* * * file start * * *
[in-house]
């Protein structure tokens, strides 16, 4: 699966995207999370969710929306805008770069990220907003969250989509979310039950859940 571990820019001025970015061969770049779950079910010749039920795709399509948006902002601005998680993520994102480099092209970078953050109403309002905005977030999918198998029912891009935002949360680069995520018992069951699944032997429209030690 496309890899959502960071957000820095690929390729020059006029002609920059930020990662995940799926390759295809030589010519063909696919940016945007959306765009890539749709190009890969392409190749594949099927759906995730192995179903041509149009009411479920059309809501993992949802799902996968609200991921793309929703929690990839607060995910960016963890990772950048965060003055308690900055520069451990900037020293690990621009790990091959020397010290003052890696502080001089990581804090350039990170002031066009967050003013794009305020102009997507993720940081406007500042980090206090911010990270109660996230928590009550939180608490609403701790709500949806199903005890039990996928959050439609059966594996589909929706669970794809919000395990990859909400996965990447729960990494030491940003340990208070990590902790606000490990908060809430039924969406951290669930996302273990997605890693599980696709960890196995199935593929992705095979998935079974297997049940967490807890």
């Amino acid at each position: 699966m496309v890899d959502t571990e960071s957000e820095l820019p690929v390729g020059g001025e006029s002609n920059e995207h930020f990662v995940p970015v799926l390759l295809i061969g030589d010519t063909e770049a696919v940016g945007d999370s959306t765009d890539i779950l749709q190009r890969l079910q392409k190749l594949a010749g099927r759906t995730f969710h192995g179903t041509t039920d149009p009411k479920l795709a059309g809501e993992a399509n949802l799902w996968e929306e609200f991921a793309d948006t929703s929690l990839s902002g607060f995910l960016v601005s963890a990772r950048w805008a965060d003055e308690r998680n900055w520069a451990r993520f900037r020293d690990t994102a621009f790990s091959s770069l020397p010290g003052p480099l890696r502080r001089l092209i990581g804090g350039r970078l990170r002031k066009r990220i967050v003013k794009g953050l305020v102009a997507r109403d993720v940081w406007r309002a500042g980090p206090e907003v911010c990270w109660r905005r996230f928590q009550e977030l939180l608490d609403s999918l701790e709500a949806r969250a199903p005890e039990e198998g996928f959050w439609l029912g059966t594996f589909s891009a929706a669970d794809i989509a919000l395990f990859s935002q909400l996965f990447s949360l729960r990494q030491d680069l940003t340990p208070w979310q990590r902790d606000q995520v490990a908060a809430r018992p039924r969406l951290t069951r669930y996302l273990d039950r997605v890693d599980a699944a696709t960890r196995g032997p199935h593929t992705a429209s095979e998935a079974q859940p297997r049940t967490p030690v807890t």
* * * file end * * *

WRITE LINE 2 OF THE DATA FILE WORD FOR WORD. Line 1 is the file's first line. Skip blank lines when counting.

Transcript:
């Protein structure tokens, strides 16, 4: 699966995207999370969710929306805008770069990220907003969250989509979310039950859940 571990820019001025970015061969770049779950079910010749039920795709399509948006902002601005998680993520994102480099092209970078953050109403309002905005977030999918198998029912891009935002949360680069995520018992069951699944032997429209030690 496309890899959502960071957000820095690929390729020059006029002609920059930020990662995940799926390759295809030589010519063909696919940016945007959306765009890539749709190009890969392409190749594949099927759906995730192995179903041509149009009411479920059309809501993992949802799902996968609200991921793309929703929690990839607060995910960016963890990772950048965060003055308690900055520069451990900037020293690990621009790990091959020397010290003052890696502080001089990581804090350039990170002031066009967050003013794009305020102009997507993720940081406007500042980090206090911010990270109660996230928590009550939180608490609403701790709500949806199903005890039990996928959050439609059966594996589909929706669970794809919000395990990859909400996965990447729960990494030491940003340990208070990590902790606000490990908060809430039924969406951290669930996302273990997605890693599980696709960890196995199935593929992705095979998935079974297997049940967490807890």